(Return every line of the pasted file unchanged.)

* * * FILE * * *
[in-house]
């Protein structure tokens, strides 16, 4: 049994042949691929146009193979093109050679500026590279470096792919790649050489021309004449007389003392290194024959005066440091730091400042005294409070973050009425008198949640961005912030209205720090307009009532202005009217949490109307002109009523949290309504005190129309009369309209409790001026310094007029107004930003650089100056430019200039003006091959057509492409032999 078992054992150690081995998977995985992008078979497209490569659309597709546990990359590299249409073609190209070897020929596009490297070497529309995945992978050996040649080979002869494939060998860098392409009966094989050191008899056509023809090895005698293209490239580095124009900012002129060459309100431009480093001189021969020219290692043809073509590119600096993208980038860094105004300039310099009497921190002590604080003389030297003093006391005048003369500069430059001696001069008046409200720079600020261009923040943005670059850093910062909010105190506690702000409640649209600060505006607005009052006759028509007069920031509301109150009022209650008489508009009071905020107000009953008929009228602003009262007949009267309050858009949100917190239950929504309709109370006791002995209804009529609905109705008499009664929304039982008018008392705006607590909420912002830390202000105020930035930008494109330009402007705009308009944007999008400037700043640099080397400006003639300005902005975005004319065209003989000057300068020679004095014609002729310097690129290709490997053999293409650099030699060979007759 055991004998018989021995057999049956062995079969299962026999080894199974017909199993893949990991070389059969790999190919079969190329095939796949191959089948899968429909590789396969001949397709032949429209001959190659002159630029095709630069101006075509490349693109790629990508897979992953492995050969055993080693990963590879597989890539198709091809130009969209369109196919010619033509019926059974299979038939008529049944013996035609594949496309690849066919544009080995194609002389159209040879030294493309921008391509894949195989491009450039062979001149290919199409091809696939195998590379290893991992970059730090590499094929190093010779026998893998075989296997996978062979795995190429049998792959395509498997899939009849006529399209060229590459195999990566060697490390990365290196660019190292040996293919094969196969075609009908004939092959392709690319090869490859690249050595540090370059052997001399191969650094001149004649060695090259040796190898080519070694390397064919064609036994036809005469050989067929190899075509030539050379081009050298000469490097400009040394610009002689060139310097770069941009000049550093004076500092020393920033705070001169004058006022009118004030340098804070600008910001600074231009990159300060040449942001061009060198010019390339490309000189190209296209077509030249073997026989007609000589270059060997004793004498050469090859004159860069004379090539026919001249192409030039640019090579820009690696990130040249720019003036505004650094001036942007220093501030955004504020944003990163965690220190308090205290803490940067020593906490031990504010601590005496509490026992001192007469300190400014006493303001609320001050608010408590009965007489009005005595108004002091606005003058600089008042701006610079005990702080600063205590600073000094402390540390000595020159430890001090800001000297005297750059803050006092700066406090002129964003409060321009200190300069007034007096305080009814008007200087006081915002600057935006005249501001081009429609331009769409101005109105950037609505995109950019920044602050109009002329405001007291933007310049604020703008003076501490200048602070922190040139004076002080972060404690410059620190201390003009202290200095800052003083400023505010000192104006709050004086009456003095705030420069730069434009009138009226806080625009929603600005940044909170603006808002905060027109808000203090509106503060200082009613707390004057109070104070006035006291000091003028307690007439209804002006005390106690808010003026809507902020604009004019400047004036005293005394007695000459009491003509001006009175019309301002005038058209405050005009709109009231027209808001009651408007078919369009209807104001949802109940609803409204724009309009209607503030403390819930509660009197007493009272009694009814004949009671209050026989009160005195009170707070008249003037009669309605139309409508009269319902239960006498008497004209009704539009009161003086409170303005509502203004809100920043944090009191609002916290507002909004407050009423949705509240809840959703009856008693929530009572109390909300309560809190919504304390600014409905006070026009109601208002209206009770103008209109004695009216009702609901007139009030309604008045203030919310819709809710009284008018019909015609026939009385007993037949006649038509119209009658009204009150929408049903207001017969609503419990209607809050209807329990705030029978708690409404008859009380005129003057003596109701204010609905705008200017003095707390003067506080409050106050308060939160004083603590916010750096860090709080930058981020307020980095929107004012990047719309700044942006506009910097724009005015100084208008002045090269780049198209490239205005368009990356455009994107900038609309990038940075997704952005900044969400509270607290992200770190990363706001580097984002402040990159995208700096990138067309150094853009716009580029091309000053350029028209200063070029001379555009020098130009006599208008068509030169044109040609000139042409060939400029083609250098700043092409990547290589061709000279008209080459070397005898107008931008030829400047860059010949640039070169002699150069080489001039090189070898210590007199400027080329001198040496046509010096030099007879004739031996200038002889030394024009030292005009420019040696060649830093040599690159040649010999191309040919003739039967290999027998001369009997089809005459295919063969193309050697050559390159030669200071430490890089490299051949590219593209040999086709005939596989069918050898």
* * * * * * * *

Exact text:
[in-house]
């Protein structure tokens, strides 16, 4: 049994042949691929146009193979093109050679500026590279470096792919790649050489021309004449007389003392290194024959005066440091730091400042005294409070973050009425008198949640961005912030209205720090307009009532202005009217949490109307002109009523949290309504005190129309009369309209409790001026310094007029107004930003650089100056430019200039003006091959057509492409032999 078992054992150690081995998977995985992008078979497209490569659309597709546990990359590299249409073609190209070897020929596009490297070497529309995945992978050996040649080979002869494939060998860098392409009966094989050191008899056509023809090895005698293209490239580095124009900012002129060459309100431009480093001189021969020219290692043809073509590119600096993208980038860094105004300039310099009497921190002590604080003389030297003093006391005048003369500069430059001696001069008046409200720079600020261009923040943005670059850093910062909010105190506690702000409640649209600060505006607005009052006759028509007069920031509301109150009022209650008489508009009071905020107000009953008929009228602003009262007949009267309050858009949100917190239950929504309709109370006791002995209804009529609905109705008499009664929304039982008018008392705006607590909420912002830390202000105020930035930008494109330009402007705009308009944007999008400037700043640099080397400006003639300005902005975005004319065209003989000057300068020679004095014609002729310097690129290709490997053999293409650099030699060979007759 055991004998018989021995057999049956062995079969299962026999080894199974017909199993893949990991070389059969790999190919079969190329095939796949191959089948899968429909590789396969001949397709032949429209001959190659002159630029095709630069101006075509490349693109790629990508897979992953492995050969055993080693990963590879597989890539198709091809130009969209369109196919010619033509019926059974299979038939008529049944013996035609594949496309690849066919544009080995194609002389159209040879030294493309921008391509894949195989491009450039062979001149290919199409091809696939195998590379290893991992970059730090590499094929190093010779026998893998075989296997996978062979795995190429049998792959395509498997899939009849006529399209060229590459195999990566060697490390990365290196660019190292040996293919094969196969075609009908004939092959392709690319090869490859690249050595540090370059052997001399191969650094001149004649060695090259040796190898080519070694390397064919064609036994036809005469050989067929190899075509030539050379081009050298000469490097400009040394610009002689060139310097770069941009000049550093004076500092020393920033705070001169004058006022009118004030340098804070600008910001600074231009990159300060040449942001061009060198010019390339490309000189190209296209077509030249073997026989007609000589270059060997004793004498050469090859004159860069004379090539026919001249192409030039640019090579820009690696990130040249720019003036505004650094001036942007220093501030955004504020944003990163965690220190308090205290803490940067020593906490031990504010601590005496509490026992001192007469300190400014006493303001609320001050608010408590009965007489009005005595108004002091606005003058600089008042701006610079005990702080600063205590600073000094402390540390000595020159430890001090800001000297005297750059803050006092700066406090002129964003409060321009200190300069007034007096305080009814008007200087006081915002600057935006005249501001081009429609331009769409101005109105950037609505995109950019920044602050109009002329405001007291933007310049604020703008003076501490200048602070922190040139004076002080972060404690410059620190201390003009202290200095800052003083400023505010000192104006709050004086009456003095705030420069730069434009009138009226806080625009929603600005940044909170603006808002905060027109808000203090509106503060200082009613707390004057109070104070006035006291000091003028307690007439209804002006005390106690808010003026809507902020604009004019400047004036005293005394007695000459009491003509001006009175019309301002005038058209405050005009709109009231027209808001009651408007078919369009209807104001949802109940609803409204724009309009209607503030403390819930509660009197007493009272009694009814004949009671209050026989009160005195009170707070008249003037009669309605139309409508009269319902239960006498008497004209009704539009009161003086409170303005509502203004809100920043944090009191609002916290507002909004407050009423949705509240809840959703009856008693929530009572109390909300309560809190919504304390600014409905006070026009109601208002209206009770103008209109004695009216009702609901007139009030309604008045203030919310819709809710009284008018019909015609026939009385007993037949006649038509119209009658009204009150929408049903207001017969609503419990209607809050209807329990705030029978708690409404008859009380005129003057003596109701204010609905705008200017003095707390003067506080409050106050308060939160004083603590916010750096860090709080930058981020307020980095929107004012990047719309700044942006506009910097724009005015100084208008002045090269780049198209490239205005368009990356455009994107900038609309990038940075997704952005900044969400509270607290992200770190990363706001580097984002402040990159995208700096990138067309150094853009716009580029091309000053350029028209200063070029001379555009020098130009006599208008068509030169044109040609000139042409060939400029083609250098700043092409990547290589061709000279008209080459070397005898107008931008030829400047860059010949640039070169002699150069080489001039090189070898210590007199400027080329001198040496046509010096030099007879004739031996200038002889030394024009030292005009420019040696060649830093040599690159040649010999191309040919003739039967290999027998001369009997089809005459295919063969193309050697050559390159030669200071430490890089490299051949590219593209040999086709005939596989069918050898």